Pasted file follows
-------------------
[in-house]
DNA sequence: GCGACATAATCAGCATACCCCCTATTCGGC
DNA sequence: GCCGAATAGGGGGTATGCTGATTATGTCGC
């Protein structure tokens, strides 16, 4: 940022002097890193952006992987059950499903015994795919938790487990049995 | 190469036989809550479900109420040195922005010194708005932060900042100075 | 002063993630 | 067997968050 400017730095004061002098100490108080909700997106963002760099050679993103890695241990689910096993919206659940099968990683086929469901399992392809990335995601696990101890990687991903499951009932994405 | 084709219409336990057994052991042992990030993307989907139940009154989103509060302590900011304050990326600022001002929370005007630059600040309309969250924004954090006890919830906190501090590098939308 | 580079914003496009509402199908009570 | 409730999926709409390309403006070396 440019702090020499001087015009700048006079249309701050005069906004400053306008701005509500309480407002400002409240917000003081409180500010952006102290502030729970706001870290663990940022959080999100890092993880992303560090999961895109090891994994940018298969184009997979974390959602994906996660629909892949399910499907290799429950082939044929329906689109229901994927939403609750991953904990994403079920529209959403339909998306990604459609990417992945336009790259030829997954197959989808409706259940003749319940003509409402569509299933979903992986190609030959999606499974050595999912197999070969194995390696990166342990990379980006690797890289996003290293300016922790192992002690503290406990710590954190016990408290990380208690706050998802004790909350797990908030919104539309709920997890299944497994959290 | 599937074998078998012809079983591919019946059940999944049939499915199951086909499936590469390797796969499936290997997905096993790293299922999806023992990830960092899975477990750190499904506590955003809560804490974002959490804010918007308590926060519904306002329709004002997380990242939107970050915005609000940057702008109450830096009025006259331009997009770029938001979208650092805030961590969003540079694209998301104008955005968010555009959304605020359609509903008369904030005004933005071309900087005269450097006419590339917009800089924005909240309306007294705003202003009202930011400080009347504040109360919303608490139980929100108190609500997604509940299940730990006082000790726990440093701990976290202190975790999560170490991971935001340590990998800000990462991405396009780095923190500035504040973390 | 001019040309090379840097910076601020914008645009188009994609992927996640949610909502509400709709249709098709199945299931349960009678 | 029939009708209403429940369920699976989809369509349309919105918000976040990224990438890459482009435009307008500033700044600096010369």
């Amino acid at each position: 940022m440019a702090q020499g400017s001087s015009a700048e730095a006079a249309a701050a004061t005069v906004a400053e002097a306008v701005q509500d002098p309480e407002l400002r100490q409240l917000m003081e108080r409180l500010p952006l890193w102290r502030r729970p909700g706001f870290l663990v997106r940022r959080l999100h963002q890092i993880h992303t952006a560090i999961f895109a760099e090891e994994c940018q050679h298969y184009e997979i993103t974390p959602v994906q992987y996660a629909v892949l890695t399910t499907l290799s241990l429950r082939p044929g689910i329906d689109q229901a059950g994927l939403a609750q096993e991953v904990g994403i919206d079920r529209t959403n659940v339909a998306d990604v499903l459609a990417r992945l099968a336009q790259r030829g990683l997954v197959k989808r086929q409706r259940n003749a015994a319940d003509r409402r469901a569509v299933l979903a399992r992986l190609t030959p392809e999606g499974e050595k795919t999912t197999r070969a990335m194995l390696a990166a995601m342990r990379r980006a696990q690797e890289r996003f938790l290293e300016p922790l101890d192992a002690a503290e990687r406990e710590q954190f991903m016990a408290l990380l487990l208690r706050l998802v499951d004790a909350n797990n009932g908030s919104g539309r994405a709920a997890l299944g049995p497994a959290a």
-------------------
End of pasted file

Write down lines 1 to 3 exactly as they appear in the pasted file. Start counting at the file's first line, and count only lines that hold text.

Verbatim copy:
[in-house]
DNA sequence: GCGACATAATCAGCATACCCCCTATTCGGC
DNA sequence: GCCGAATAGGGGGTATGCTGATTATGTCGC